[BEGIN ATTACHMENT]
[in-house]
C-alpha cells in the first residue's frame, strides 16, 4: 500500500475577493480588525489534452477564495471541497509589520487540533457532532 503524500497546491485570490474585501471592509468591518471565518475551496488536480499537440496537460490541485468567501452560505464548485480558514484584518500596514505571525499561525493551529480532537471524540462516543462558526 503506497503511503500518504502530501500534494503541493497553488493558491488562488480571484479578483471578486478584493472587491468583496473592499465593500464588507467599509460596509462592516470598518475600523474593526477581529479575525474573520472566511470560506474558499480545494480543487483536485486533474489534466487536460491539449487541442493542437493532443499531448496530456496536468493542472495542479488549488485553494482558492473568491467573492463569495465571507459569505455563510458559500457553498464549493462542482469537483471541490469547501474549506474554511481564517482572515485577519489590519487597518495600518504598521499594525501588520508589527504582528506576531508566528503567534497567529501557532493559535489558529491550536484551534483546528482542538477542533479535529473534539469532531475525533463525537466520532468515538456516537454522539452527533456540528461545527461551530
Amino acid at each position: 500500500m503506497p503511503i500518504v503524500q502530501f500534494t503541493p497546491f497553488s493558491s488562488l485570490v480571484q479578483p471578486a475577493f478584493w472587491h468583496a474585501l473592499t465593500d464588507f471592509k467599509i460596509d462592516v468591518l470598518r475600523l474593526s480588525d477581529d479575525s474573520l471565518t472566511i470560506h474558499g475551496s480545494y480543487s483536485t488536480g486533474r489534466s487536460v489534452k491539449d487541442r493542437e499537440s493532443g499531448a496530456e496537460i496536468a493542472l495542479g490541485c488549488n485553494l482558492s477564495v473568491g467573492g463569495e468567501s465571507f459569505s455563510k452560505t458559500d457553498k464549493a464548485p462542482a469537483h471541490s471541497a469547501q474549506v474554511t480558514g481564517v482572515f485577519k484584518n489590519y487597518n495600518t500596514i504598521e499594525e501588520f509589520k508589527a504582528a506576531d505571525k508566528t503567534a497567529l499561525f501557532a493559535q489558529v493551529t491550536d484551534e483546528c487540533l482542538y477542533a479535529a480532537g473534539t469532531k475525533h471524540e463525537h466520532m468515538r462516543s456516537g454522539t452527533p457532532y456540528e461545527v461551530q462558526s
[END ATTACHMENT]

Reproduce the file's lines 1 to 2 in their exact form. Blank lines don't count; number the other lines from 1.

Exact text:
[in-house]
C-alpha cells in the first residue's frame, strides 16, 4: 500500500475577493480588525489534452477564495471541497509589520487540533457532532 503524500497546491485570490474585501471592509468591518471565518475551496488536480499537440496537460490541485468567501452560505464548485480558514484584518500596514505571525499561525493551529480532537471524540462516543462558526 503506497503511503500518504502530501500534494503541493497553488493558491488562488480571484479578483471578486478584493472587491468583496473592499465593500464588507467599509460596509462592516470598518475600523474593526477581529479575525474573520472566511470560506474558499480545494480543487483536485486533474489534466487536460491539449487541442493542437493532443499531448496530456496536468493542472495542479488549488485553494482558492473568491467573492463569495465571507459569505455563510458559500457553498464549493462542482469537483471541490469547501474549506474554511481564517482572515485577519489590519487597518495600518504598521499594525501588520508589527504582528506576531508566528503567534497567529501557532493559535489558529491550536484551534483546528482542538477542533479535529473534539469532531475525533463525537466520532468515538456516537454522539452527533456540528461545527461551530